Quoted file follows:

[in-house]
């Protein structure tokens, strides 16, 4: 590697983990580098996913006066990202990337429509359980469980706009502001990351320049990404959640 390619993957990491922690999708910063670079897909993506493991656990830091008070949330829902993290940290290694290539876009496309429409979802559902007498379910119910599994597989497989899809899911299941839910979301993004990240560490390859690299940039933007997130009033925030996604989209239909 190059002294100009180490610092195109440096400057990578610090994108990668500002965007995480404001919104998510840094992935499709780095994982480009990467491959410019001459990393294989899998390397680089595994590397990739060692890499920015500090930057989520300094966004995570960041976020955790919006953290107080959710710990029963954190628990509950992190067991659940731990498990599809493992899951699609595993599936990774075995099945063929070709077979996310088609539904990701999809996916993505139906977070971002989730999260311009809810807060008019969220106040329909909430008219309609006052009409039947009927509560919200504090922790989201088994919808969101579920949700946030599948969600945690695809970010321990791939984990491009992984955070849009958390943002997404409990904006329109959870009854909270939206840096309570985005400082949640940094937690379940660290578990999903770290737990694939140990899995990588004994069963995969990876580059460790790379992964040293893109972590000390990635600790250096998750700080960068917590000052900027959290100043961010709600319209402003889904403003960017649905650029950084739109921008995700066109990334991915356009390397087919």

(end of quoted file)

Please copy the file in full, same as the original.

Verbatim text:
[in-house]
């Protein structure tokens, strides 16, 4: 590697983990580098996913006066990202990337429509359980469980706009502001990351320049990404959640 390619993957990491922690999708910063670079897909993506493991656990830091008070949330829902993290940290290694290539876009496309429409979802559902007498379910119910599994597989497989899809899911299941839910979301993004990240560490390859690299940039933007997130009033925030996604989209239909 190059002294100009180490610092195109440096400057990578610090994108990668500002965007995480404001919104998510840094992935499709780095994982480009990467491959410019001459990393294989899998390397680089595994590397990739060692890499920015500090930057989520300094966004995570960041976020955790919006953290107080959710710990029963954190628990509950992190067991659940731990498990599809493992899951699609595993599936990774075995099945063929070709077979996310088609539904990701999809996916993505139906977070971002989730999260311009809810807060008019969220106040329909909430008219309609006052009409039947009927509560919200504090922790989201088994919808969101579920949700946030599948969600945690695809970010321990791939984990491009992984955070849009958390943002997404409990904006329109959870009854909270939206840096309570985005400082949640940094937690379940660290578990999903770290737990694939140990899995990588004994069963995969990876580059460790790379992964040293893109972590000390990635600790250096998750700080960068917590000052900027959290100043961010709600319209402003889904403003960017649905650029950084739109921008995700066109990334991915356009390397087919």